Top five HoloLens implementations of 2019 to date

Psychology Today

It is an important thing to recognize that a stock is not a company. The stock of MVIS has gotten kicked in the gut over the last few weeks, probably due to heavy shorting in advance of the recent financing. The quickness and relentlessness of the decline, in the absence of news about the business of the company, leaves people to infer that maybe something's going wrong, there's a problem somewhere with something, blah blah. I know a lot of people who have been in the stock for a while just feeling like they can't take it anymore and they don't want to endure any more of the kind of pain that MVIS longs have had to go through since October started.

It is important to separate the the psychological phenomenon of owning MVIS from the business of operating MVIS. I would suggest that the recent plunge is not an accurate reflection of the health of the business. In fact, the company had a lot less money in the bank back in October when the stock was $6. If you were going to freak out about the state of the company, that could have been the time to do it, right? But now in December, with a fresh $10M, there's a whole lot more room to move. Yet, the stock has been cut in half.

We've had another 3 months of technological progress, at the fastest rates ever. We are very close to the unveiling of Mr. Tokman's Roadmap to 2010, where MVIS investors will begin to see how we get from the (oooh, scary!) world of today, to the promised land of the ubiquitous scanned beam display.

The Roadmap and Vision will take us there.

Now, imagine for a moment that you are an engineer working on, say, the 12-month, $4.4M contract from General Dynamics that Microvision was awarded earlier in the year. You're not stopping work on your project because the stock has tanked. You've got til June 2006 to deliver on:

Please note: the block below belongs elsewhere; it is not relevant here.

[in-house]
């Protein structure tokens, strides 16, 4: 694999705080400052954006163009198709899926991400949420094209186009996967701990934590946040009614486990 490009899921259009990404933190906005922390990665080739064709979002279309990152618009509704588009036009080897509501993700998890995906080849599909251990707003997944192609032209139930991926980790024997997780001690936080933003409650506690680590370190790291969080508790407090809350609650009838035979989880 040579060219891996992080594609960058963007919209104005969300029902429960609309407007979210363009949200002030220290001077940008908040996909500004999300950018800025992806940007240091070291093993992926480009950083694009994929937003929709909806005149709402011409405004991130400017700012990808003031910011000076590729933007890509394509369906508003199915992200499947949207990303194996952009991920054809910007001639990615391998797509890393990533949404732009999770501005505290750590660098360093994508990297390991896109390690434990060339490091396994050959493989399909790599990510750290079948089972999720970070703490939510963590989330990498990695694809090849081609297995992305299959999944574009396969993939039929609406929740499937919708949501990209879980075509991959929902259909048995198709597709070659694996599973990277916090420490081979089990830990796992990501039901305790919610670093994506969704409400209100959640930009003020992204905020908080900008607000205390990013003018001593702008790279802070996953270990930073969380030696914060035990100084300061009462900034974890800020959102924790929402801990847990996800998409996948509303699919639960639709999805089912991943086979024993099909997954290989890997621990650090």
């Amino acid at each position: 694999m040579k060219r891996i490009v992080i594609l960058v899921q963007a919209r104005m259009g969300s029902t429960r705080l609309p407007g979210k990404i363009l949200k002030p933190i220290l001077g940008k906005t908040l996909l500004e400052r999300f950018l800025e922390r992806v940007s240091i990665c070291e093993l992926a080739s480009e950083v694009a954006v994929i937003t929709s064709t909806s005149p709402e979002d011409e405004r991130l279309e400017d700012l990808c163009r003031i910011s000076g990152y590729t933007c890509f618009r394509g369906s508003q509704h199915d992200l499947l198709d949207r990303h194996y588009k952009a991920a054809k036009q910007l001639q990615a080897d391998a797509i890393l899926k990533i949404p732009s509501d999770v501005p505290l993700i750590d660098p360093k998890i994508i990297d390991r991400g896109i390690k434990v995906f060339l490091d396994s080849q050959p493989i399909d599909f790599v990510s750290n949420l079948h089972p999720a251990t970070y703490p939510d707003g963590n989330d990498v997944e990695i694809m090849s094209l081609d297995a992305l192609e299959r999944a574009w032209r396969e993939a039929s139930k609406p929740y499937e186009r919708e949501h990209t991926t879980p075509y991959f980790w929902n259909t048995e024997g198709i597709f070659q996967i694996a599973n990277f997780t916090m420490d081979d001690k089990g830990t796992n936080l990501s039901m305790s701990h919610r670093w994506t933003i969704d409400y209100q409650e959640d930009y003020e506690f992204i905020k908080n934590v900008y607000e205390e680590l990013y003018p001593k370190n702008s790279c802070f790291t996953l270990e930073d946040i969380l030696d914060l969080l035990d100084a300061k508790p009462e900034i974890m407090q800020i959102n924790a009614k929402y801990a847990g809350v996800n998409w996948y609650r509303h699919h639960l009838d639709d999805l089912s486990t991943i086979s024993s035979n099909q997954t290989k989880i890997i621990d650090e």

The 12-month contract will focus on preparing the Microvision HMD System for potential use in attack and utility helicopters, with specific emphasis on continued ruggedization and miniaturization of the HMD system. The previous phase of the program, with Microvision contracting directly with the Army Aviation and Missile Command, culminated in the delivery of a prototype full-color, daylight-readable helmet-mounted display [the Spectrum SD2500]. The new contract is expected to result in an upgrade for that display that will be ruggedized, miniaturized, and soldier-wearable in a package similar to Microvision's Nomad Helmet-Mounted Display System.

So, here it is. We will deliver a full-color, ruggedized wearable display with the astonishing quality of the Spectrum SD2500 in the next six months. That's the facts. That's a big part of the business of being Microvision. Deliver the highest quality display technology in the world to the DoD, to enable better safety and situational awareness for soldiers and pilots in harm's away. When I think about the time I saw the Spectrum, I was awestruck. It is incredible. To imagine that in a similar form factor to the existing Nomad, but small, rugged and ready for battle in the harshest will be obvious that there's value in the stock and in the future of the company.

Maybe the psychology is so negative today for whatever reason. I don't really care. I just know that these things can turn on a dime. And that the promise of MVIS-inside at the end of the GE-transplanted Roadmap, and the tangibility of a full color wearable display will be a pretty compelling story.